Michael Lloyd-Hart and Roger Angel
The ultimate solution is to get above the atmosphere by putting a large telescope in space. Unfortunately, the existing Hubble Telescope is too small, and its mirrors emit heat. The diffraction-limited resolution provided by its 2.4 m aperture is not high enough to separate star
and planet in the infrared, even were it equipped with detectors in the 5 to 10 micron range, and in the visible, it simply does not collect enough light. NASA’s Next Generation Space Telescope
(NGST), on the other hand,
with a diameter of 8 m, is
specifically targeted for
observations at the right
wavelengths. NGST will be able to see giant planets orbiting at large separations around other stars, but it will not be operational for about a decade. Now in the planning stages is another NASA mission called Terrestrial Planet Finder, or TPF, which will extend the search to smaller Earth-like planets, and will look for key features in the spectra of any that it finds. In the case of our Earth, the infrared spectrum shows strong features of water, indicating the presence of oceans, and ozone. As far as we know, life is the only process that can maintain such a high abundance of ozone in the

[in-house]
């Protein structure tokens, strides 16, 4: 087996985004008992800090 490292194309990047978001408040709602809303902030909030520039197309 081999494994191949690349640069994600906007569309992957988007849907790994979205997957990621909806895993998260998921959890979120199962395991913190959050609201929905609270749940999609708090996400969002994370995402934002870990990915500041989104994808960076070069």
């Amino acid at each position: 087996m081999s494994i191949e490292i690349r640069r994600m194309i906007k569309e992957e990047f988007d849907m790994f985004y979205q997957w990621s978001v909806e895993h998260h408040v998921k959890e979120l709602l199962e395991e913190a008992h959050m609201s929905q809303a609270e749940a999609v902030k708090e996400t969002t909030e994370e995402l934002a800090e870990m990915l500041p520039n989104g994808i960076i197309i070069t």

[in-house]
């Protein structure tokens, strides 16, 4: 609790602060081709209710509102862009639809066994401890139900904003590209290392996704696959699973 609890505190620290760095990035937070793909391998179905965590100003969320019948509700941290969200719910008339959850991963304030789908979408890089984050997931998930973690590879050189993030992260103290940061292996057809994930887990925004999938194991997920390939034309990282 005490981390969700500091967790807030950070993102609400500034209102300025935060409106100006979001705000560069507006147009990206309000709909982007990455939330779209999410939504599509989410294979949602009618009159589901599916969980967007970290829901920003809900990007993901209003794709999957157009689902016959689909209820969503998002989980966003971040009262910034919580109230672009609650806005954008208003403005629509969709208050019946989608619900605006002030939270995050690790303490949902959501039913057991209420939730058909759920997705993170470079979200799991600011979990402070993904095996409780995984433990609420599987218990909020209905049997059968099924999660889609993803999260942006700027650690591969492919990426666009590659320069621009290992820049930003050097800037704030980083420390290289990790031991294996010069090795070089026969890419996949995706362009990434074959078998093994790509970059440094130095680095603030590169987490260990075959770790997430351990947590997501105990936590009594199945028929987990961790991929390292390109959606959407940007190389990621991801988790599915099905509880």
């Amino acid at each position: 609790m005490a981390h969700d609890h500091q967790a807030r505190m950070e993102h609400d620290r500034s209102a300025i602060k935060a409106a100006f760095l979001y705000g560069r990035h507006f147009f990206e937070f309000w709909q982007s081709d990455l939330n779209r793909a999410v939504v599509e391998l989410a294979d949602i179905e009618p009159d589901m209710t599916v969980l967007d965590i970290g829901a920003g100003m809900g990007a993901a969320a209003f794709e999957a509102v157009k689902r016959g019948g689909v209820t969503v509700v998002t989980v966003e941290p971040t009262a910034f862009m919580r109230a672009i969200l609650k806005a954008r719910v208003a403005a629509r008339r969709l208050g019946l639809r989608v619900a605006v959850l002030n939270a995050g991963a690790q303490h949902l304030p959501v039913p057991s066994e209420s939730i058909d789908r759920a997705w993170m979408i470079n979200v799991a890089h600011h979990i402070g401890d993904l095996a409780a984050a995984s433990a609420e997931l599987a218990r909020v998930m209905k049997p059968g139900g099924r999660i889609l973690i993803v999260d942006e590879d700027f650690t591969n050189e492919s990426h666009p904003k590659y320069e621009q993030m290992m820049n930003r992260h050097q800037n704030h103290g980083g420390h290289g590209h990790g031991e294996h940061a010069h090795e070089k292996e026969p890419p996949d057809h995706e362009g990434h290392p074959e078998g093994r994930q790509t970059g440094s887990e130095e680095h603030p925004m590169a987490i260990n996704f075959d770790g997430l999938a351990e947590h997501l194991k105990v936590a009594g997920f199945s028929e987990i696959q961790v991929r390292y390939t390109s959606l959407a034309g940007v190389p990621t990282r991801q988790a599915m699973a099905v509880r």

atmosphere. If we found another Earth-like planet with a similar spectrum, we would strongly suspect that it also supported life.
Log in or Become a member to view the full text of this article.
This article may be available for purchase via the search at www.osapublishing.org.
OSA Members get the full text of Optics & Photonics News, plus a variety of other member benefits.
Publish Date: 01 October 2000
Towards the Ultimate Control of Light: Optical frequency metrology and the phase control of femtosecond pulses
Photonic Crystals: Towards Large-Scale Integration of Optical and Optoelectronic Circuits
The Clearest Glass in the World
Imaging the Sun: In Extreme Ultraviolet and in X-Rays with Space borne Instruments
“Spiked” Semiconductors for Clean Hydrogen Production
Self-Organized 3D Integrated Optical Interconnects
Tuning Quantum Light in Both Time and Space